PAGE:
About 2000 years ago Jesus Christ died on a cross. A person who is a believer in Jesus Christ and his teachings is called Christian. My question is what were people called who followed the Messiah before Jesus Christ?
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The Messiah is a well-known type within Judaism. Prior to the incarnation of Jesus Christ (when Jesus, who was God, became man), there was no Christianity.
The word "Messiah" in Greek is "Christos" from which we get the term "Christianity."
The word "Messiah" simply means "appointed," and within Jewish thought, the Messiah was appointed by God to make radical changes. For more on this, see the question: What is God's good news before Jesus's death and resurrection?
Theologically, Christians claim to be the heirs of the promise given to the Jews, through Abraham. The distinction between modern Judaism and Christianity is whether or not we believe that Jesus of Nazareth is the Messiah, aka, "the Christ." That we are have the same understanding of what is good and bad morals is the link.
What separates us is whether or not Jesus was God. If Jesus is God, then he can save us. If Jesus is not God, we can only be saved by being part of the covenant given through Abraham.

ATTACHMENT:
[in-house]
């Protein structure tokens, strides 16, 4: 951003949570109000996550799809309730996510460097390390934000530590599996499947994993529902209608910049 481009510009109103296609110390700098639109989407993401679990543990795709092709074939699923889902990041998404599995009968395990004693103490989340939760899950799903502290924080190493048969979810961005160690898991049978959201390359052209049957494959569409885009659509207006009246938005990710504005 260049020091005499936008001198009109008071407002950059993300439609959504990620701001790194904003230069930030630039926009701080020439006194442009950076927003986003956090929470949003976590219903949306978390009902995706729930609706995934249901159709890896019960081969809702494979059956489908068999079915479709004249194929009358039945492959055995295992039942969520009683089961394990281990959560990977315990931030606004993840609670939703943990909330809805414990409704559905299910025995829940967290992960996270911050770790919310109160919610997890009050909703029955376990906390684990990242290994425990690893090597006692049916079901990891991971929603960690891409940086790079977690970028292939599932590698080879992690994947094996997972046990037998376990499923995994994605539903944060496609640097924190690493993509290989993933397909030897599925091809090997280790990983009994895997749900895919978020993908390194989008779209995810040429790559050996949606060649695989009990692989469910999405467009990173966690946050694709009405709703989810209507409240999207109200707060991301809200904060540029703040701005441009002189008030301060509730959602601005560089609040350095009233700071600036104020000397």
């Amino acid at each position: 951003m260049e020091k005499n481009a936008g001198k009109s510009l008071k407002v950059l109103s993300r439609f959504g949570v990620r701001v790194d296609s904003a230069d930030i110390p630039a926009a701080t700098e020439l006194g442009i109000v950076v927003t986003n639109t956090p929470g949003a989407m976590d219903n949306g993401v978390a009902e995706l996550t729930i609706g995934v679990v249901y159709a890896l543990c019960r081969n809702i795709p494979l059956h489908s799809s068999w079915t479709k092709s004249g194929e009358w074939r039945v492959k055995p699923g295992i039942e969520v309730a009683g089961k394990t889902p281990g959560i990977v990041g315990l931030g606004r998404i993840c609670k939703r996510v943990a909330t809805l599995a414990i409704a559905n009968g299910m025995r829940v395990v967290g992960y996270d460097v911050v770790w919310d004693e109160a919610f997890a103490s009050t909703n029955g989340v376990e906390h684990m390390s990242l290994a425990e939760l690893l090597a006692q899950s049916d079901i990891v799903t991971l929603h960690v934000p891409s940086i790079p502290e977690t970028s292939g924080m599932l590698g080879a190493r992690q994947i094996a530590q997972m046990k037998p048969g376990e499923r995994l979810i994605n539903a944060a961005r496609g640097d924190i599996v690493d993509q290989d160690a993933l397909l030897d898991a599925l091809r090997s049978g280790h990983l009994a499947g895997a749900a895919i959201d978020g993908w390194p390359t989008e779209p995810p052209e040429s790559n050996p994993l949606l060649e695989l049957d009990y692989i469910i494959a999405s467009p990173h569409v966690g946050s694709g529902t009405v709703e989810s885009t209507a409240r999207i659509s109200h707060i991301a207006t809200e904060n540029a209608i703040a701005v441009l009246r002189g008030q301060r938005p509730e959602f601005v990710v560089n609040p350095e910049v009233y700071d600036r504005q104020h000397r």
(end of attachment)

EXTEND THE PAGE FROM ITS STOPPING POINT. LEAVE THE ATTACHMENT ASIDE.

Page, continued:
Indeed, even for the first Century, the only distinction between "Jews" and "Christians," was that Christians were this sect of Judaism that believed Jesus was the Messiah predicted in the Jewish Scriptures. Unlike what mainstream Judaism would have taught, however, this Messiah was not a Jewish-only savior.
As this group of Jews grew, (they were known as "The Way" at that time), non-Jews (Gentiles) were seen to be part of the group as well. Initially, the question was how Jews should accommodate these Gentiles (see Acts 15), but by the end of the first Century, the situation was reversed.
All of this is to say, people who followed the Messiah prior to Jesus' would have simply been called "Jews"
(Side note, Hebrew is an ethnic identity, Judaism is a religion that originated amongst the Hebrews)
protected by Community♦ Dec 1 '15 at 19:18
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